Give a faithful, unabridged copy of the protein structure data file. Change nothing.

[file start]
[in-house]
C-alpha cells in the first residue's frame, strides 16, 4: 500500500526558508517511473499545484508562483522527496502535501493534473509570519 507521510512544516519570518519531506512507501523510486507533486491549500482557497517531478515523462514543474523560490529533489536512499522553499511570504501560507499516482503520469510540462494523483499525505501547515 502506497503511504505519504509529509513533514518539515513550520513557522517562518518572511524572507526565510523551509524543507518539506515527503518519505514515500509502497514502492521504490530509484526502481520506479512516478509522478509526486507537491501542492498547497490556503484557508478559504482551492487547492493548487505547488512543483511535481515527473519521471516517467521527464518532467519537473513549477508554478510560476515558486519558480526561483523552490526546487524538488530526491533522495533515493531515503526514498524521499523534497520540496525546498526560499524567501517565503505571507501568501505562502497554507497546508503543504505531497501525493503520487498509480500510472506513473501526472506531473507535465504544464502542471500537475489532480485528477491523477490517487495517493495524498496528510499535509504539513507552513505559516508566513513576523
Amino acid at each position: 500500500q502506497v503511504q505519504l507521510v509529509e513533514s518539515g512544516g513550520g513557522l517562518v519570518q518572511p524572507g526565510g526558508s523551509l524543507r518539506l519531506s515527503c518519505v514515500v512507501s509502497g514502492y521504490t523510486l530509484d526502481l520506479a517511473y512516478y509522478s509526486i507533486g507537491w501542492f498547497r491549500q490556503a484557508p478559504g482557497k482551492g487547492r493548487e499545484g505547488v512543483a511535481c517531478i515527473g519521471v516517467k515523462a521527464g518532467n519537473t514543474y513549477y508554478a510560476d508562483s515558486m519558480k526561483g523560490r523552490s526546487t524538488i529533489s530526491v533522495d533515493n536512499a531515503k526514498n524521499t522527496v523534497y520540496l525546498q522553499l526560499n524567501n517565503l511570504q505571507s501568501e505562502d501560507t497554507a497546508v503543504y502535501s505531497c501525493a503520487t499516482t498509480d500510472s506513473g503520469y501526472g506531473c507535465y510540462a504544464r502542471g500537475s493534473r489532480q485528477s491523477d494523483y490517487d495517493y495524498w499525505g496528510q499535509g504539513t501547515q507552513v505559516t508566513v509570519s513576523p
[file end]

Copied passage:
[in-house]
C-alpha cells in the first residue's frame, strides 16, 4: 500500500526558508517511473499545484508562483522527496502535501493534473509570519 507521510512544516519570518519531506512507501523510486507533486491549500482557497517531478515523462514543474523560490529533489536512499522553499511570504501560507499516482503520469510540462494523483499525505501547515 502506497503511504505519504509529509513533514518539515513550520513557522517562518518572511524572507526565510523551509524543507518539506515527503518519505514515500509502497514502492521504490530509484526502481520506479512516478509522478509526486507537491501542492498547497490556503484557508478559504482551492487547492493548487505547488512543483511535481515527473519521471516517467521527464518532467519537473513549477508554478510560476515558486519558480526561483523552490526546487524538488530526491533522495533515493531515503526514498524521499523534497520540496525546498526560499524567501517565503505571507501568501505562502497554507497546508503543504505531497501525493503520487498509480500510472506513473501526472506531473507535465504544464502542471500537475489532480485528477491523477490517487495517493495524498496528510499535509504539513507552513505559516508566513513576523
Amino acid at each position: 500500500q502506497v503511504q505519504l507521510v509529509e513533514s518539515g512544516g513550520g513557522l517562518v519570518q518572511p524572507g526565510g526558508s523551509l524543507r518539506l519531506s515527503c518519505v514515500v512507501s509502497g514502492y521504490t523510486l530509484d526502481l520506479a517511473y512516478y509522478s509526486i507533486g507537491w501542492f498547497r491549500q490556503a484557508p478559504g482557497k482551492g487547492r493548487e499545484g505547488v512543483a511535481c517531478i515527473g519521471v516517467k515523462a521527464g518532467n519537473t514543474y513549477y508554478a510560476d508562483s515558486m519558480k526561483g523560490r523552490s526546487t524538488i529533489s530526491v533522495d533515493n536512499a531515503k526514498n524521499t522527496v523534497y520540496l525546498q522553499l526560499n524567501n517565503l511570504q505571507s501568501e505562502d501560507t497554507a497546508v503543504y502535501s505531497c501525493a503520487t499516482t498509480d500510472s506513473g503520469y501526472g506531473c507535465y510540462a504544464r502542471g500537475s493534473r489532480q485528477s491523477d494523483y490517487d495517493y495524498w499525505g496528510q499535509g504539513t501547515q507552513v505559516t508566513v509570519s513576523p